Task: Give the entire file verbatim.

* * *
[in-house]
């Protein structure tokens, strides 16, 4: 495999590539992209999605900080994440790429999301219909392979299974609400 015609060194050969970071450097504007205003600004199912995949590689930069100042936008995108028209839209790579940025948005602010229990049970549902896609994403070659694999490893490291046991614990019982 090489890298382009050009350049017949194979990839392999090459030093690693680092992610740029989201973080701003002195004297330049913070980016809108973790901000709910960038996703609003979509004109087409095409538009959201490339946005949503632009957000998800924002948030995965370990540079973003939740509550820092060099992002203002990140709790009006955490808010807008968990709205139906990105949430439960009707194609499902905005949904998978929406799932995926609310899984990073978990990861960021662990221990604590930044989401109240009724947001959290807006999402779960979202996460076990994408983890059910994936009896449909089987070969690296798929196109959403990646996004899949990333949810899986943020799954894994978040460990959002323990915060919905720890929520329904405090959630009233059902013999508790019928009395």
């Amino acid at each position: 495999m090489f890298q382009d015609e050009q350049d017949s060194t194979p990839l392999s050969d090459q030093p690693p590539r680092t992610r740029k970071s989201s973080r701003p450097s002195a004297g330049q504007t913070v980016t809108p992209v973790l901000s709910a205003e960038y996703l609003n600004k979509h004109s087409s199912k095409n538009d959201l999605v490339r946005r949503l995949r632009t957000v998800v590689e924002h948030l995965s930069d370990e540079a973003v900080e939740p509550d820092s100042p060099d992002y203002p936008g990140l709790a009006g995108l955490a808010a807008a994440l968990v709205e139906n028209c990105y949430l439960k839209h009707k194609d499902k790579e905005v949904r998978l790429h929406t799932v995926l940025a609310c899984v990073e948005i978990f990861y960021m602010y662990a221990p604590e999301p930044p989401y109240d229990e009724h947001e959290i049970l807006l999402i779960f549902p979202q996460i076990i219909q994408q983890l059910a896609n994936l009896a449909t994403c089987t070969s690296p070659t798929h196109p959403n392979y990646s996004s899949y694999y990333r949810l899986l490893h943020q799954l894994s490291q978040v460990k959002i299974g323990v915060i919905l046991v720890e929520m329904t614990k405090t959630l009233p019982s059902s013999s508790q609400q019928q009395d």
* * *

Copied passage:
[in-house]
């Protein structure tokens, strides 16, 4: 495999590539992209999605900080994440790429999301219909392979299974609400 015609060194050969970071450097504007205003600004199912995949590689930069100042936008995108028209839209790579940025948005602010229990049970549902896609994403070659694999490893490291046991614990019982 090489890298382009050009350049017949194979990839392999090459030093690693680092992610740029989201973080701003002195004297330049913070980016809108973790901000709910960038996703609003979509004109087409095409538009959201490339946005949503632009957000998800924002948030995965370990540079973003939740509550820092060099992002203002990140709790009006955490808010807008968990709205139906990105949430439960009707194609499902905005949904998978929406799932995926609310899984990073978990990861960021662990221990604590930044989401109240009724947001959290807006999402779960979202996460076990994408983890059910994936009896449909089987070969690296798929196109959403990646996004899949990333949810899986943020799954894994978040460990959002323990915060919905720890929520329904405090959630009233059902013999508790019928009395």
């Amino acid at each position: 495999m090489f890298q382009d015609e050009q350049d017949s060194t194979p990839l392999s050969d090459q030093p690693p590539r680092t992610r740029k970071s989201s973080r701003p450097s002195a004297g330049q504007t913070v980016t809108p992209v973790l901000s709910a205003e960038y996703l609003n600004k979509h004109s087409s199912k095409n538009d959201l999605v490339r946005r949503l995949r632009t957000v998800v590689e924002h948030l995965s930069d370990e540079a973003v900080e939740p509550d820092s100042p060099d992002y203002p936008g990140l709790a009006g995108l955490a808010a807008a994440l968990v709205e139906n028209c990105y949430l439960k839209h009707k194609d499902k790579e905005v949904r998978l790429h929406t799932v995926l940025a609310c899984v990073e948005i978990f990861y960021m602010y662990a221990p604590e999301p930044p989401y109240d229990e009724h947001e959290i049970l807006l999402i779960f549902p979202q996460i076990i219909q994408q983890l059910a896609n994936l009896a449909t994403c089987t070969s690296p070659t798929h196109p959403n392979y990646s996004s899949y694999y990333r949810l899986l490893h943020q799954l894994s490291q978040v460990k959002i299974g323990v915060i919905l046991v720890e929520m329904t614990k405090t959630l009233p019982s059902s013999s508790q609400q019928q009395d």